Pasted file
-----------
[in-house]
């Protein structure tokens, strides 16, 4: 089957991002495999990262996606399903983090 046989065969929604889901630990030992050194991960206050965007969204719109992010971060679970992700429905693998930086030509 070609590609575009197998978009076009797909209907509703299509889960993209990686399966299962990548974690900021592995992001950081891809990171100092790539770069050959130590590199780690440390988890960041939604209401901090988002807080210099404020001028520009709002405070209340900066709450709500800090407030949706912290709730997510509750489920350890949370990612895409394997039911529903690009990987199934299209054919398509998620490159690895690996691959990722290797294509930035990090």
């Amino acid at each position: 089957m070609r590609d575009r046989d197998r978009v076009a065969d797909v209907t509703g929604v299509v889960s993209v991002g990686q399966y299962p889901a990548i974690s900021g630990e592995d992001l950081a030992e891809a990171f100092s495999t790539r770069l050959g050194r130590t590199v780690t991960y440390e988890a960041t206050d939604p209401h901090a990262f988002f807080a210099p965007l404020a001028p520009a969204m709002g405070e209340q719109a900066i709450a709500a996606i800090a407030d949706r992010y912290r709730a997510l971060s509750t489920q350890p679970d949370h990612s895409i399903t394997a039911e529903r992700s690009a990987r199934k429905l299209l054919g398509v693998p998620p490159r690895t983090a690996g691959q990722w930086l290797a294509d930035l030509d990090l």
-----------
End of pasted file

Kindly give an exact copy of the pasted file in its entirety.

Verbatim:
[in-house]
């Protein structure tokens, strides 16, 4: 089957991002495999990262996606399903983090 046989065969929604889901630990030992050194991960206050965007969204719109992010971060679970992700429905693998930086030509 070609590609575009197998978009076009797909209907509703299509889960993209990686399966299962990548974690900021592995992001950081891809990171100092790539770069050959130590590199780690440390988890960041939604209401901090988002807080210099404020001028520009709002405070209340900066709450709500800090407030949706912290709730997510509750489920350890949370990612895409394997039911529903690009990987199934299209054919398509998620490159690895690996691959990722290797294509930035990090």
């Amino acid at each position: 089957m070609r590609d575009r046989d197998r978009v076009a065969d797909v209907t509703g929604v299509v889960s993209v991002g990686q399966y299962p889901a990548i974690s900021g630990e592995d992001l950081a030992e891809a990171f100092s495999t790539r770069l050959g050194r130590t590199v780690t991960y440390e988890a960041t206050d939604p209401h901090a990262f988002f807080a210099p965007l404020a001028p520009a969204m709002g405070e209340q719109a900066i709450a709500a996606i800090a407030d949706r992010y912290r709730a997510l971060s509750t489920q350890p679970d949370h990612s895409i399903t394997a039911e529903r992700s690009a990987r199934k429905l299209l054919g398509v693998p998620p490159r690895t983090a690996g691959q990722w930086l290797a294509d930035l030509d990090l």